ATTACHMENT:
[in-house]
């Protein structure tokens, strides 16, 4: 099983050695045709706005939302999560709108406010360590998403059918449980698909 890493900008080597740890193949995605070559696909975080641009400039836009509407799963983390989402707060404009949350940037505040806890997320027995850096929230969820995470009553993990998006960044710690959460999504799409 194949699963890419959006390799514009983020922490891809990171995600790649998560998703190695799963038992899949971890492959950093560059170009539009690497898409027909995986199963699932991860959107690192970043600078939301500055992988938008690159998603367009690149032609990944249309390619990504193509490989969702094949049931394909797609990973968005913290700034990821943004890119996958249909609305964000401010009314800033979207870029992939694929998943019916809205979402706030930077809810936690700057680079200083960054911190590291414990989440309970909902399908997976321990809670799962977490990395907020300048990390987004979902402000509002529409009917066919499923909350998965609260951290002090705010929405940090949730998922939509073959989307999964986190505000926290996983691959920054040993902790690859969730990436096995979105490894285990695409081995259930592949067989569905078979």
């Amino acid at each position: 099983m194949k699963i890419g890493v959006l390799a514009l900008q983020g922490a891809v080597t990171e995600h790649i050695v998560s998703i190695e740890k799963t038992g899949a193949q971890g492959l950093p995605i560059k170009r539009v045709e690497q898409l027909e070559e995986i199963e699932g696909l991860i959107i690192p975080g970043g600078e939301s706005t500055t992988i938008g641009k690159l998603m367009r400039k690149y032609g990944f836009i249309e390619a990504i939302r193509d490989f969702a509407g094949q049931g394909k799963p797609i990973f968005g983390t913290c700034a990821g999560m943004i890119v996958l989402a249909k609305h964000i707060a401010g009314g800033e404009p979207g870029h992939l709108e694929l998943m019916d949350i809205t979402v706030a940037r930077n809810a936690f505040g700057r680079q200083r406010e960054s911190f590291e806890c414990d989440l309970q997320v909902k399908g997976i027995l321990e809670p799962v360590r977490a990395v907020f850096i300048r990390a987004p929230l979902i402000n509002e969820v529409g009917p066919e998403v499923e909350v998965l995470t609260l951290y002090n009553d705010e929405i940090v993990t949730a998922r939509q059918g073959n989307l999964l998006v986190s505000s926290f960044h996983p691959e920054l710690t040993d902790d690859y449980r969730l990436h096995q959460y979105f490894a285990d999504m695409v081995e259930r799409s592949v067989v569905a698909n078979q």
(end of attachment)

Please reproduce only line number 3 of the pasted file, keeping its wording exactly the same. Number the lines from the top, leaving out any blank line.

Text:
């Amino acid at each position: 099983m194949k699963i890419g890493v959006l390799a514009l900008q983020g922490a891809v080597t990171e995600h790649i050695v998560s998703i190695e740890k799963t038992g899949a193949q971890g492959l950093p995605i560059k170009r539009v045709e690497q898409l027909e070559e995986i199963e699932g696909l991860i959107i690192p975080g970043g600078e939301s706005t500055t992988i938008g641009k690159l998603m367009r400039k690149y032609g990944f836009i249309e390619a990504i939302r193509d490989f969702a509407g094949q049931g394909k799963p797609i990973f968005g983390t913290c700034a990821g999560m943004i890119v996958l989402a249909k609305h964000i707060a401010g009314g800033e404009p979207g870029h992939l709108e694929l998943m019916d949350i809205t979402v706030a940037r930077n809810a936690f505040g700057r680079q200083r406010e960054s911190f590291e806890c414990d989440l309970q997320v909902k399908g997976i027995l321990e809670p799962v360590r977490a990395v907020f850096i300048r990390a987004p929230l979902i402000n509002e969820v529409g009917p066919e998403v499923e909350v998965l995470t609260l951290y002090n009553d705010e929405i940090v993990t949730a998922r939509q059918g073959n989307l999964l998006v986190s505000s926290f960044h996983p691959e920054l710690t040993d902790d690859y449980r969730l990436h096995q959460y979105f490894a285990d999504m695409v081995e259930r799409s592949v067989v569905a698909n078979q």